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Many results in computability theory (such as Kleene's second recursion theorem) ensure that it is possible to construct programs that can operate over their own source code. For example, in Michael Sipser's "Introduction to the Theory of Computation," he proves a special case of the Recursion Theorem, which states that any program representing a function that accepts two strings and produces a string can be converted into an equivalent program where the second argument is equal to the program's own source code. Moreover, this process can be done automatically.

The construction that one uses to produce programs with access to their own source code is well-known (most theory of computation books contain it) and is often used to generate quines. My question is whether someone has written a general-purpose tool that accepts as input a program in some language (perhaps C, for example) that contains some placeholder for the source of the program, then processes the program to produce a new program with access to its own source code. This would make it possible, for example, to generate quines automatically, or to write programs that can introspect on their syntax trees (possibly enabling reflection in languages that don't already support it). If not, I was planning on writing my own version of such a tool, but I don't want to reinvent the wheel if this has already been done.


EDIT: Based on @Henning Makholm's suggestion, I decided to just sit down and implement such a program. The resulting program (which I've dubbed "kleene") accepts as input a C++ program and produces a new C++ program that can access its own source code by calling the function kleene::MySource(). This means that you could transform this very simple program into a Quine using the kleene program:

#include <iostream>

int main() {
    std::cout << kleene::MySource() << std::endl;

If you're curious to check it out, it's available here on my website.


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Downvoter - Can you please explain what's wrong with this question? –  templatetypedef Aug 11 '11 at 18:07
To "access its own source code" and do anything really interesting, your program as a practical matter will need a lot of parsing, analysis and transformation machinery. Reading its own code as a text string will buy you extremely little capability, regardless of how cute it is. –  Ira Baxter Aug 12 '11 at 2:51
Cool! I'm glad you did it. I think others have done it as well. :) –  Michael Wehar Jan 12 at 19:35

2 Answers 2

up vote 3 down vote accepted

Lots of examples at the Wikipedia article and links therefrom. After looking at one or two it should be obvious how to build a quine generator a given language that takes an arbitrary piece of payload code as input.

One problem with your reflection idea is that the program cannot, in general, know that what it has constructed is its own source code.

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That's true, and I am aware of the general construction that you use to do this. However, my question was mostly whether someone had already done this or whether I should try building it myself. –  templatetypedef Aug 11 '11 at 18:11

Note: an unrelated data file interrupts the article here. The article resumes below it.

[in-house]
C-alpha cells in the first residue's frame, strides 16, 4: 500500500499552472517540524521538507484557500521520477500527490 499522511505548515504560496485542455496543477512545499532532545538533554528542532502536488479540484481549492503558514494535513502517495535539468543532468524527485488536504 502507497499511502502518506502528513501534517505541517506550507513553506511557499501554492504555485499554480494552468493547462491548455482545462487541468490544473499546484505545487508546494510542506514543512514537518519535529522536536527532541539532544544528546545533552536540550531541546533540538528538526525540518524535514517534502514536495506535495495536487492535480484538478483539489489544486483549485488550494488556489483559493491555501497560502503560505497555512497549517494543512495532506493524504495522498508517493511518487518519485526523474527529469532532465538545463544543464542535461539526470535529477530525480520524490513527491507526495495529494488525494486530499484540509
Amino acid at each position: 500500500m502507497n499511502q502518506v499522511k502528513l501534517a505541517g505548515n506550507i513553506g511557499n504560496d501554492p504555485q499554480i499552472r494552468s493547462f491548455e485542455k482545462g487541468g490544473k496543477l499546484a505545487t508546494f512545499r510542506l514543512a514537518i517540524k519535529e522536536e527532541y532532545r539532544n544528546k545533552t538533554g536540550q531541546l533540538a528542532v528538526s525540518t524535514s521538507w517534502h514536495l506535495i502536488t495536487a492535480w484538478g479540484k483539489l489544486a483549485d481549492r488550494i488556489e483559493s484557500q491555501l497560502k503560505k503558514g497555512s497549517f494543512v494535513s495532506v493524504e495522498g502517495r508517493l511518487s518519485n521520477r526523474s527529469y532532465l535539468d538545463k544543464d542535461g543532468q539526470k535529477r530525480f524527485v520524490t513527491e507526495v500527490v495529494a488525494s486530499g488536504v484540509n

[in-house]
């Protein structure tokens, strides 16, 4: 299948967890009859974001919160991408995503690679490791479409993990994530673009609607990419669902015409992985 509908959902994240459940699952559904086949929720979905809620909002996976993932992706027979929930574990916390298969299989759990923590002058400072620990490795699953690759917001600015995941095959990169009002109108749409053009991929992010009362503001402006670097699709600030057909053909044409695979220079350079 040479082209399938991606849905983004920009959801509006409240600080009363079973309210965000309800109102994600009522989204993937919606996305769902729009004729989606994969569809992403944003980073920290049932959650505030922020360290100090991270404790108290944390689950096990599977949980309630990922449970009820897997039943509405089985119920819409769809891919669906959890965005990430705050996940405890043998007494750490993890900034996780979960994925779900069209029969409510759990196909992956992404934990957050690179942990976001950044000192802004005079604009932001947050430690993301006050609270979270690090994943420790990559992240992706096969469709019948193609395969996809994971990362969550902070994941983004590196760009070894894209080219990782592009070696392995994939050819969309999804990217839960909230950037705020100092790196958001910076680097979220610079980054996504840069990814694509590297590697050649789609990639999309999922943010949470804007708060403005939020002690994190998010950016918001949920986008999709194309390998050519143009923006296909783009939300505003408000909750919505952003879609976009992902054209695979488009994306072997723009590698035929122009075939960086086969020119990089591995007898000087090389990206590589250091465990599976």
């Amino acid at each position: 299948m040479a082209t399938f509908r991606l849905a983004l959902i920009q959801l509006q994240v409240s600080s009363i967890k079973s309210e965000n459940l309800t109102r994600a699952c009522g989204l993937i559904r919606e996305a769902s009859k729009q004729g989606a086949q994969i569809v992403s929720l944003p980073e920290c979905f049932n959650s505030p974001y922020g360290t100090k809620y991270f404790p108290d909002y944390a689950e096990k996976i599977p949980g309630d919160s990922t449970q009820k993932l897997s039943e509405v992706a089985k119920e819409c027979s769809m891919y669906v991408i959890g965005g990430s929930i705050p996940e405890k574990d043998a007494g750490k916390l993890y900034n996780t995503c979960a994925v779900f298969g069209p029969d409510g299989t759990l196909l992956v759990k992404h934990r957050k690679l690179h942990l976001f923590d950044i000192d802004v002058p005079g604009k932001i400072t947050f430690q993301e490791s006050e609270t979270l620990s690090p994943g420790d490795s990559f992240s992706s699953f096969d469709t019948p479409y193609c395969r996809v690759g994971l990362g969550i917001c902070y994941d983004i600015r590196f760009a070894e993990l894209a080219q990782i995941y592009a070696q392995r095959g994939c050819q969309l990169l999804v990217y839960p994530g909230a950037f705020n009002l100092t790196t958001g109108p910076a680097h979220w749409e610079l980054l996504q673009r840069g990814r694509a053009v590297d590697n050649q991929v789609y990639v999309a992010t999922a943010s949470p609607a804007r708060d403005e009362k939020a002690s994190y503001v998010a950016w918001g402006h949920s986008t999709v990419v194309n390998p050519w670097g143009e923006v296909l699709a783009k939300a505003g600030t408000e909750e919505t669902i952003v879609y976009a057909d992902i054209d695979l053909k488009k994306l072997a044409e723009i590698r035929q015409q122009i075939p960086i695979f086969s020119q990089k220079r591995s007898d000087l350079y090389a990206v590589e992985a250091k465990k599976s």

It's not clear to me that it would be worth the trouble of publishing (typing out HTML, blog posts and so forth) to share such a geneator explicitly. Once you have one example quine to use as a template, you're in general about eight lines of perl and a here-document away from having a generator anyway. –  Henning Makholm Aug 11 '11 at 18:17

Our DMS Software Reengineering Toolkit is a program transformation system, that will accept programs in arbitrary syntax (described to DMS in an explicit parameter called a "domain description"), parse them to ASTs, carry out analyses and transformations of the ASTs, and can regenerate revised program text from the modified version.

DMS is of course coded in a language (actually as set of domain-specific languages) for which there are already DMS-domain descriptions. So, DMS can read itself, and we use that capability to bootstrap additional DMS capabilities and optimize its performance. So while we aren't producing quines, we are building programs with self-enhancing code.

And yes, your observation about such a tool providing reflection for arbitrary langauges is smack on. Most reflection facilities provided in languages allow only access to those things the language-compiler folks thought of paramount importance to access at runtime, such as "method names". Things they weren't interested in, of course, aren't accessible; ever seen a reflection mechanism that will tell you what's in an expression? In a comment?

DMS provides complete access to all the details of the source code, by virtue of inspecting the code from outside, using general purpose, complete mechanisms. If your language doesn't have reflection, DMS is the way to access the code and reason arbitrarily about it. Even if your langauge has reflection, DMS can reason about programs in your language in ways that your language cannot, because it can't get access to its own detailed structure.

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Downvoter: It would be nice to explain why you downvoted, rather than flagging this and running. It answers OP questions directly. –  Ira Baxter Aug 11 '11 at 21:50

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